Whether we are designing learning at school, at home, online and on the land, we use the design process of Discover, Define, Develop and Document to create memorable experiences for students. The process is illustrated beautifully in the latest episode of the "What Learning Looks Like in RVS" animated series.
And if my enthusiasm seems a bit biased, well, I'm not gonna to lie, I'm as proud of this video as ever, because that's my daughter doing the narration, my eldest son on all the drawings & animation, and my friend and colleague, @DMcWilliam on the script!
When I was a younger teacher, I got this great summer job as a writer in the Story Department for three seasons on a popular children's television series called, The Incredible Story Studio. The idea was simple: take stories written by middle schoolers and adapt them into ten-minute movies. You can still see some of the episodes on the Encore+ YouTube Channel, including the one linked below.
But honestly, the best part of the work for me, as a creative arts teacher, was getting to run around the school district to lead the Writing Workshops in local classrooms on behalf of the show. There were literally thousands of stories to choose from, many of which poured in from eighth and ninth grade writing workshops from across the country and around the world. We had to read all of the stories submitted to select just the promising few that could be adapted for the series and the intended audience of younger kids on YTV.
Leading these writing workshops and reading thousands of student stories was a formative experience for me as an educator, and it's informed how I approach the design of learning for students' creativity to this day, especially the idea of making learning visible with stories that kids create in all subjects for the page, stage and screen. And it reinforced just how important it is in mentoring young storytellers for the teacher to do the project, too, and experience the challenges, pitfalls and triumphs of workshopping a piece of writing from imagination to exhibition.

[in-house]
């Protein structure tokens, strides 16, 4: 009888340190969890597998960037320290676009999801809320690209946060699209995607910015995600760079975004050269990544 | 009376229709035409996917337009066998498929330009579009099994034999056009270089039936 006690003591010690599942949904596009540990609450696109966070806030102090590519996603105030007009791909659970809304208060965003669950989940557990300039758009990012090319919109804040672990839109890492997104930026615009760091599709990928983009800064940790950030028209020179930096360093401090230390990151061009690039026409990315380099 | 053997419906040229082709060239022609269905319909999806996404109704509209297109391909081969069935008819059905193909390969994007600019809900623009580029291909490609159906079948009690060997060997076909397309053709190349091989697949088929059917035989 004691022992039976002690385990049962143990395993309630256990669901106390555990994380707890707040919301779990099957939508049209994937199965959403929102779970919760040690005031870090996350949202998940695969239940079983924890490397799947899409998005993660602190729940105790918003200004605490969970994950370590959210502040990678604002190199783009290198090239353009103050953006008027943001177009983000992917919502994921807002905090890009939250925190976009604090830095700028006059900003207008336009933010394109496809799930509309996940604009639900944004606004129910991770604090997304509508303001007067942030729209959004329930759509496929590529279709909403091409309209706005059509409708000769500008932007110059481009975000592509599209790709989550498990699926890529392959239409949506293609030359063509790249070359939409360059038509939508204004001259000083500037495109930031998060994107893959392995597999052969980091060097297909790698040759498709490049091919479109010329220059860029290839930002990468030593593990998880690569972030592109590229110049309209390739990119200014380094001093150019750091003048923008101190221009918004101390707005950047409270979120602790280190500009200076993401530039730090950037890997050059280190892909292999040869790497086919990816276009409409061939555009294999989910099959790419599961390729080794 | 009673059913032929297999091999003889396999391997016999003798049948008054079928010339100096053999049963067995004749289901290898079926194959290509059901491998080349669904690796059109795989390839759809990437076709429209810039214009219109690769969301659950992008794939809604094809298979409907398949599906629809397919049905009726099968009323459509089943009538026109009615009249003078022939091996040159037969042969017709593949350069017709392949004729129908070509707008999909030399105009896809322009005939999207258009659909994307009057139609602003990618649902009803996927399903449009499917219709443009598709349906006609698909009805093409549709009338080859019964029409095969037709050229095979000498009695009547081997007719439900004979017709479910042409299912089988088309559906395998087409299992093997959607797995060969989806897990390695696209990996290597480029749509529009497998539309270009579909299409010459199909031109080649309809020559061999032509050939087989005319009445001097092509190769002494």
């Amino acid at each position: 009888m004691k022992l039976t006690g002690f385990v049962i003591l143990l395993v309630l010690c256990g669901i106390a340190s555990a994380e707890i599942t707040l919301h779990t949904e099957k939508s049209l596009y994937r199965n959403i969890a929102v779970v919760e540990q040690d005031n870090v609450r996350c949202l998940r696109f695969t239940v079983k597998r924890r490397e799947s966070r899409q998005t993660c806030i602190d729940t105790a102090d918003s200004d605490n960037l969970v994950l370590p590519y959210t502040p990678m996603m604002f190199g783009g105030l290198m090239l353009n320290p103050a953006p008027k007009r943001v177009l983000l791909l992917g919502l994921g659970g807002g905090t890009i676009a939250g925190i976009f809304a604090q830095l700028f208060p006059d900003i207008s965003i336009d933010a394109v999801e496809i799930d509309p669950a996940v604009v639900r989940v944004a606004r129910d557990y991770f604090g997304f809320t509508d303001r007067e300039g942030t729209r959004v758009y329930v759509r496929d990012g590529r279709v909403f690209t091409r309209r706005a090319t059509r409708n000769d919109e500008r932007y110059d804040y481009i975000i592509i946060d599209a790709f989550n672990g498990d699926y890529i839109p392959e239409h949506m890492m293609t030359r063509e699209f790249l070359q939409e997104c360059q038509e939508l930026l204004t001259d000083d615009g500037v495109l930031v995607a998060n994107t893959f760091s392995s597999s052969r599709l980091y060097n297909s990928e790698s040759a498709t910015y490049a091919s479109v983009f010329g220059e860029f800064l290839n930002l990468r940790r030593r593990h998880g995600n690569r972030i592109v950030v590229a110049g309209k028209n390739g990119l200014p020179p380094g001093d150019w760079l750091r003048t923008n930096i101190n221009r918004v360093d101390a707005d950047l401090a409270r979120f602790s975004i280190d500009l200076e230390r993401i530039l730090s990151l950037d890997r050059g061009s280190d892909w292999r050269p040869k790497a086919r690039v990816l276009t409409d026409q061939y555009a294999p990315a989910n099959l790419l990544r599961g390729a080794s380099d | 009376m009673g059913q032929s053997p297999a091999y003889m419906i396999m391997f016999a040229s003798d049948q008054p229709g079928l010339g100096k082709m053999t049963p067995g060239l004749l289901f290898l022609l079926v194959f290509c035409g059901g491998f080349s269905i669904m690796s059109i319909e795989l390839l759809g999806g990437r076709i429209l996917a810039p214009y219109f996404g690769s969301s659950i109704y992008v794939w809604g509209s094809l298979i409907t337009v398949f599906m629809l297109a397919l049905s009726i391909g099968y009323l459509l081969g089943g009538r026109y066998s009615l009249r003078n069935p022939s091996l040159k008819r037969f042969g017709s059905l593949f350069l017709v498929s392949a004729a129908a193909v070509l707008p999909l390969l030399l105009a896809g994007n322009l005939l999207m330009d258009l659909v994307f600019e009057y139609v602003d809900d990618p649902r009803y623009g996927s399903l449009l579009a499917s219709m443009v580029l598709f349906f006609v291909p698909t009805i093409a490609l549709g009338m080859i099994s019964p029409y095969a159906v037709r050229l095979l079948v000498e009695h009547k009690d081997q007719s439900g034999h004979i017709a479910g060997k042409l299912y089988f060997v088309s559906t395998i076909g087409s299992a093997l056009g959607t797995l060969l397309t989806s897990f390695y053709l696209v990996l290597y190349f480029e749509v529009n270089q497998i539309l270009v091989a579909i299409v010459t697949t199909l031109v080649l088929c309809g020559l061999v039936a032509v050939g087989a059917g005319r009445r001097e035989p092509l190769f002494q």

Of course, nowadays, we have such incredible access to imagining, creating and exhibiting our own students' work in online portfolios and our own youtube channels. Back in the day, we had to film the stories on 16mm film with a big crew. Now, all you need is your mobile device and an internet connection to reach a global audience!
The Creative Process we employed in those writing workshops is shared with you in the Rocky View Studio Workshop, which contains inspiration, lessons, examples and resources that you can practice yourself and with your students at your own pace, all open and free! Plus you can see numerous examples of teacher and student storytelling for the Page, Stage & Screen on the Animation, Bookshelf, RockyDocs and RockyTalks pages.
In the most important ways, the creative process that we engaged in for the tv show hasn't changed much at all for our classrooms today. As teachers, we still design the conditions in our for students to feel safe, mindful and well, and to offer them the opportunity to develop their own voices and creative confidence through cycles of journalling, drafting, feedback, revision and editing with purpose for audience. Then we share work that we are proud of with our audience and the world. Making students' storytelling visible is the best way I know to foster their originality, express their individual voices and build their creative confidence.
Okay, so here's the episode that contains the first teleplay I ever wrote, which was based on a short story written by ninth-grader, Amber Smith, who narrates the film:
"A Pinch of Fame, a Dash of Ego & a Whole Lot of Imagination" Incredible Story Studio, Season 2, Ep. 9A
Story by Amber Smith | Teleplay by Rick Gaudio | Directed by Alan Goluboff
Rocky View Studio